Shorts or high leakage in a Li-ion cell are uncommon. If this occurs, the cell becomes unstable and a massive amount of power can dissipate, leading to a possible venting thermal breakdown. Such a leak can be compared to drilling a small pinhole into a high-pressure gas pipeline and holding a match to it. The resulting explosion could rupture the pipe. Similarly, the rushing current in the cell heats up the tiny malfunction, causes a major leak and releases all energy within seconds. (Read more about Safety circuits for modern batteries)
Cell disintegration caused by internal disturbances lies outside the safeguarding ability of the protection circuit. Most cell failures occur when the battery has been damaged by shock and vibration, has been overcharged or has been overheated. Li-ion cells for electric powertrains and demanding industrial applications use a heavy-duty separator to reduce the risk of an electrical short. These batteries are larger than consumer-type packs. Saying that Li-ion has twice the energy density of NiCd can be a misnomer; some long-lasting Li-ion cells have a specific energy as low as 60Wh/kg, the same as NiCd.
|Caution:||Applying a high current burst works best with nickel-based batteries. Do not use this method for lithium-ion cells.|
The loss of electrolyte in a flooded lead acid battery occurs through gassing, as hydrogen escapes during charging and discharging. Venting causes the electrolyte to become more concentrated and the balance must be restored by adding clean water. Do not add electrolyte, as this would upset the specific gravity and shorten battery life through excessive corrosion.
Permeation, or loss of electrolyte in sealed lead acid batteries, is a recurring problem that is often caused by overcharging. Careful adjustment of charging and float voltages, as well as operating at moderate temperatures, reduces this failure. Replenishing lost liquid in VRLA batteries by adding water has limited success. Although the lost capacity can often be regained with a catalyst, tampering with the cells turns the stack into a high-maintenance project that needs constant supervision.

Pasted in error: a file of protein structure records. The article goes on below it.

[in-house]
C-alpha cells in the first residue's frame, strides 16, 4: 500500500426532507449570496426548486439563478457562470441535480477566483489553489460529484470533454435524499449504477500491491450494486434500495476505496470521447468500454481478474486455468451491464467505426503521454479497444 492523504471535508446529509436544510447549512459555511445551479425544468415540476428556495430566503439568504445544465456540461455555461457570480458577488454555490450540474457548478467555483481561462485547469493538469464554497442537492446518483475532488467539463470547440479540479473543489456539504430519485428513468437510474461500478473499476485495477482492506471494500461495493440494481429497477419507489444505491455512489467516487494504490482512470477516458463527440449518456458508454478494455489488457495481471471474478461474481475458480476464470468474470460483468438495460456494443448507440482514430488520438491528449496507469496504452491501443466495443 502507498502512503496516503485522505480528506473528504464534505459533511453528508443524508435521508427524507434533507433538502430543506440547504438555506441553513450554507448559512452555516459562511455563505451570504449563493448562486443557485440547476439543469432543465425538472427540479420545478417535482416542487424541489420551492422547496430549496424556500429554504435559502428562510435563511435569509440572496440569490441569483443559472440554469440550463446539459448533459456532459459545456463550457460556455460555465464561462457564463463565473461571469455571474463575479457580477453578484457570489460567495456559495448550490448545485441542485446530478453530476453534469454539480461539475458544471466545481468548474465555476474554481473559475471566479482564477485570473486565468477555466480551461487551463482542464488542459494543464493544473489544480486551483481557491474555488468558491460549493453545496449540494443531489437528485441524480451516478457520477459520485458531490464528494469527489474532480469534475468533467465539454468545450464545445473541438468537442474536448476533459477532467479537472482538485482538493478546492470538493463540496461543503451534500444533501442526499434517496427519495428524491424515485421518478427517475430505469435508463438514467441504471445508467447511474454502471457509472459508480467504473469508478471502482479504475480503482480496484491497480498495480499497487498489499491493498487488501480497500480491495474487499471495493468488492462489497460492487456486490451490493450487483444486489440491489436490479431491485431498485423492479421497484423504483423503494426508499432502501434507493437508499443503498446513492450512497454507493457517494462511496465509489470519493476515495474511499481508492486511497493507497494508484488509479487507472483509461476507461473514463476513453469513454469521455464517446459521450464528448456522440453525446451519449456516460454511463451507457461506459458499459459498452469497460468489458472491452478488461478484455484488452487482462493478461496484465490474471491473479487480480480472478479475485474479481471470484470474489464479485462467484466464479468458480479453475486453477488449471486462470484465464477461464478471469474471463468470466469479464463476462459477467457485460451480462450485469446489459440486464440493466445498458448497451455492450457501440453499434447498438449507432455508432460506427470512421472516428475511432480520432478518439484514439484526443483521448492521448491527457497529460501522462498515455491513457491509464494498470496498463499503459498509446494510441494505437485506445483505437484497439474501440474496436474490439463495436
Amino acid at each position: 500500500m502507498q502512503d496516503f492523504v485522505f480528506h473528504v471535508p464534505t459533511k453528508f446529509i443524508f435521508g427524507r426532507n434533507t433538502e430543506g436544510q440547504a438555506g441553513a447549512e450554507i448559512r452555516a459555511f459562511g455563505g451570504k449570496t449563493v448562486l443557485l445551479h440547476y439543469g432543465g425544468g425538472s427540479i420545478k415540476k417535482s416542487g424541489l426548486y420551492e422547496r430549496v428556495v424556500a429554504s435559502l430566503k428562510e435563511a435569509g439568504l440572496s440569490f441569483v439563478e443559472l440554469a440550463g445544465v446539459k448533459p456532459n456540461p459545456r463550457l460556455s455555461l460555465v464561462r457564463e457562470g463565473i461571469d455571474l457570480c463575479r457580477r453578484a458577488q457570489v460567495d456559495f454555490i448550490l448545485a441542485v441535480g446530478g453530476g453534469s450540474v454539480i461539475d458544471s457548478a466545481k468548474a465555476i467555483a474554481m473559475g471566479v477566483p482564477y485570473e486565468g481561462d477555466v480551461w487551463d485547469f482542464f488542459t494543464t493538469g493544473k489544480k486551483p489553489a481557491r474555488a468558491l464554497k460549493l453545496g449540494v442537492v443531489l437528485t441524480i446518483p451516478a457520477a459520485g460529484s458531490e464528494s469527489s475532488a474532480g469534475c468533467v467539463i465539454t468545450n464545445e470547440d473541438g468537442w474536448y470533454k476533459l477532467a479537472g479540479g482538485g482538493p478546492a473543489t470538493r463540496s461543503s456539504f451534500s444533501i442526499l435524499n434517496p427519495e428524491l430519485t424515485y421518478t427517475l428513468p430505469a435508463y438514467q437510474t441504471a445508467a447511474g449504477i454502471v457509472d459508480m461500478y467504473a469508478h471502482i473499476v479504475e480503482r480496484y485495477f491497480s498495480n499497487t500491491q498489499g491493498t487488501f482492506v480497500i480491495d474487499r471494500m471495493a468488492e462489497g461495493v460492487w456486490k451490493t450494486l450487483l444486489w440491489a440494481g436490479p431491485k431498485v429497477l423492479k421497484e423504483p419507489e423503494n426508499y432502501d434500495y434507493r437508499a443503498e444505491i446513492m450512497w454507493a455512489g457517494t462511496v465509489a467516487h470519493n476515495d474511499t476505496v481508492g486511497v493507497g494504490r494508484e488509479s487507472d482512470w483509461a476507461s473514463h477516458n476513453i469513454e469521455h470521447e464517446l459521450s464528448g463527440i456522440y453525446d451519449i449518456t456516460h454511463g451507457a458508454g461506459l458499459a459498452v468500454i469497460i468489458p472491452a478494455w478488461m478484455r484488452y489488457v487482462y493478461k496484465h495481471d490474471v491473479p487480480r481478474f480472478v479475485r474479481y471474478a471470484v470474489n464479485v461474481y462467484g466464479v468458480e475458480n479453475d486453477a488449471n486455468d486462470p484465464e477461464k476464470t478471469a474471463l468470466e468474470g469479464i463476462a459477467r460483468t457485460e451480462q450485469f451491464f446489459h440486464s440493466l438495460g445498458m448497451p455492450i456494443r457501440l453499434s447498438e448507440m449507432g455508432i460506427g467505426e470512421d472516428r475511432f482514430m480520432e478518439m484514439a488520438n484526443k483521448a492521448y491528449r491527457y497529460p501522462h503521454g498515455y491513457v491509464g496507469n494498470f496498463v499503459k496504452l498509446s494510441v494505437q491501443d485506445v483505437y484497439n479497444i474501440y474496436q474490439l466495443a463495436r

Nickel-based batteries can lose electrolyte through venting due to excessive pressure during extreme charge or discharge. After repeated venting, the spring-loaded seal of the cells may not seal properly again, and the deposit of white powder around the seal opening is evidence of this. Losses of electrolyte may also occur as part of faulty manufacturing. Dry-up conditions result in a “soft” cell, a defect that cannot be corrected. On charge, the voltage of a “dry” cell goes high because the battery has no clamping action and does not draw current.
A properly designed and correctly charged lithium-ion cell should not generate gases, nor should it lose electrolyte through venting. In spite of what advocates have said, lithium-based cells can build up an internal pressure under certain conditions, and a bloated pouch cell is proof of this. Read more about The Pouch Cell. Some cells include an electrical switch that opens if the cell pressure reaches a critical level. Others feature a membrane that releases gases. Many of these safety features are one-way only, meaning that once activated, the cell becomes inoperable. This is done for safety reasons.